A Death in the Family

AmeliaI was probably the last human being to see my cat Amelia alive. It was a bright August morning: the coffee maker was gurgling away as it pushed hot water through the freshly ground beans. The kitchen was imbued with the scent of banana flavoured porridge which was just out of the microwave. The sun was shining: I looked out the kitchen window and could see blossoms of magenta, white and blue in the garden, and the golden morning light blazing onto the flat land. Distant white windmills turned in the stiff breeze. It was difficult to believe that anything particularly bad could happen on such a day.

Dear Amelia sat on the windowsill, her black and white head bobbing along with my movements through the kitchen, her pale yellow-green eyes darting back and forth, trying to anticipate what I would do next. Amelia was a hunter and she didn’t care for being cooped up in the house, particularly on a morning in which the birds were singing and the grass was rustling with life.

I had a propensity to put Amelia’s looks into words. In this instance, her gaze said:

“I am such a good cat, if you let me out, I will come back, I promise!”

Hitherto, that had been the case. Certainly, she had given myself and my partner long, worrisome nights when she didn’t come back at dusk: however, usually there would be a cry outside my window at four in the morning. I would stumble down the stairs, unlock and open the door and her black and white form would power past me. Yes, she had been spending more time out as of late and a decision had been made to keep her in for several weeks: but she was restless and the summer sun was warm. So I opened the window: she leapt out and strolled across the courtyard in front of my home. She turned a corner, which indicated she was heading towards the front yard.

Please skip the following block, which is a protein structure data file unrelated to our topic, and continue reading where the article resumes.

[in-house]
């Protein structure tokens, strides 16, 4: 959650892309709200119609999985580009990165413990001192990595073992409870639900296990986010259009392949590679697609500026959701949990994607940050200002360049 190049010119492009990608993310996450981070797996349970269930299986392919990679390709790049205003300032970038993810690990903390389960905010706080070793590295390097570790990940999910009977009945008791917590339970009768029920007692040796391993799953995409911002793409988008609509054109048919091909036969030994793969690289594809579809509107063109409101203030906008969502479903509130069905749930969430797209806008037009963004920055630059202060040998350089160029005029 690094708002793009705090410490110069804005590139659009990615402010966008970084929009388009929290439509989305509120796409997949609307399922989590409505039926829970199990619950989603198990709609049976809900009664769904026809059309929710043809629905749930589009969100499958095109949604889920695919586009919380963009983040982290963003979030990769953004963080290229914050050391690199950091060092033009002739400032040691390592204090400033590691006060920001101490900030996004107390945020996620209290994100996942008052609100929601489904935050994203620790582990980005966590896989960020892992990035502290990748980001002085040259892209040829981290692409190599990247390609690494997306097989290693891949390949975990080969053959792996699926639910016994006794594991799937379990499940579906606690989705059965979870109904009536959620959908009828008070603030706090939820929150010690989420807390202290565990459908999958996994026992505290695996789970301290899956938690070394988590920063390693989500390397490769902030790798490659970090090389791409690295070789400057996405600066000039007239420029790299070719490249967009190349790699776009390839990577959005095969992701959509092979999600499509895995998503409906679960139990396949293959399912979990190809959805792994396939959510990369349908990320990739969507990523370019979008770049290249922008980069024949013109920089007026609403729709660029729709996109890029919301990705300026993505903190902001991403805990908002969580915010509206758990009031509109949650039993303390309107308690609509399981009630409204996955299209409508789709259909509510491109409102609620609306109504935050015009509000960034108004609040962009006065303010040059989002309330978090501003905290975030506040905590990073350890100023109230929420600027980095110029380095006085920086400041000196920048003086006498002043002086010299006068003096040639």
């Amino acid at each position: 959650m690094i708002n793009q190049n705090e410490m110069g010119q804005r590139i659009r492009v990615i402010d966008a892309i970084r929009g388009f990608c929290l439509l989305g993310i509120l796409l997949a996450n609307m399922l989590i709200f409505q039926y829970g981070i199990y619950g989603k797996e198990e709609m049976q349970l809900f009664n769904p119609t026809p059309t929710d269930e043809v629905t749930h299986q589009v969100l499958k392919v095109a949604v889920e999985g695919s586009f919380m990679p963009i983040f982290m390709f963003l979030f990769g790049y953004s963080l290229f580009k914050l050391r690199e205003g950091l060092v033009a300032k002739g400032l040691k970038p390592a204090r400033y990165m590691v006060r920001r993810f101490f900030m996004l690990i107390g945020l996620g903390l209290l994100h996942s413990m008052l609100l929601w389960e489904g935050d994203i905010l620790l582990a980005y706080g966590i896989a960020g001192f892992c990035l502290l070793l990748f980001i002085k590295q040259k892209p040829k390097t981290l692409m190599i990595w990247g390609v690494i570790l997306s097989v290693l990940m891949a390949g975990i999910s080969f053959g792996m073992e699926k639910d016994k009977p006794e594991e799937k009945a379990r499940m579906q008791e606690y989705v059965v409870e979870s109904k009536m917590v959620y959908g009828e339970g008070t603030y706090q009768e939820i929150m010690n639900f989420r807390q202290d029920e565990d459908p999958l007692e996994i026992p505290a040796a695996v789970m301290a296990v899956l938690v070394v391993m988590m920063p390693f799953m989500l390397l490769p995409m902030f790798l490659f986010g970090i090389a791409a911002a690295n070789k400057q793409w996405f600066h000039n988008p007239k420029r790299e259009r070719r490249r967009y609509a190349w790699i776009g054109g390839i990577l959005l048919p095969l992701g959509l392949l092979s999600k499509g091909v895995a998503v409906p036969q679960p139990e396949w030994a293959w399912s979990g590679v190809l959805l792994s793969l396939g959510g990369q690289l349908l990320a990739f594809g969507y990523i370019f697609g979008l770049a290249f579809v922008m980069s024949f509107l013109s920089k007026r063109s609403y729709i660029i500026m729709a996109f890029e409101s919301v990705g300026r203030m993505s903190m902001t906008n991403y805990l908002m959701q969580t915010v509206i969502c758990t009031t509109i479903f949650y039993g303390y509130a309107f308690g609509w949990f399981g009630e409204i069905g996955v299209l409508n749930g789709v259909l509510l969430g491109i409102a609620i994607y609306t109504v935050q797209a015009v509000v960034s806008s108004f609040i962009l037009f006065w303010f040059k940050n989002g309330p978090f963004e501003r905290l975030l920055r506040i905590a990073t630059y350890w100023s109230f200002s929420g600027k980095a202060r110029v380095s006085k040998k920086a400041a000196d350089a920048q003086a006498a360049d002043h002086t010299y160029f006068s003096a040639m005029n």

I never saw her again.

A full 24 hours passed and she didn’t return home. In the midst of our mutual fretting, my fiancee and I had some hope she would come back: after all, Amelia had once been a feral cat and she had recently developed a taste for the “fast food” provided by the various rodents and birds on our property. Several weeks ago, I saw her out on the lawn: she caught a field mouse and gobbled it up at speed.  It was amazing to see her in predator mode, considering how endearing and cuddly she was most of the time.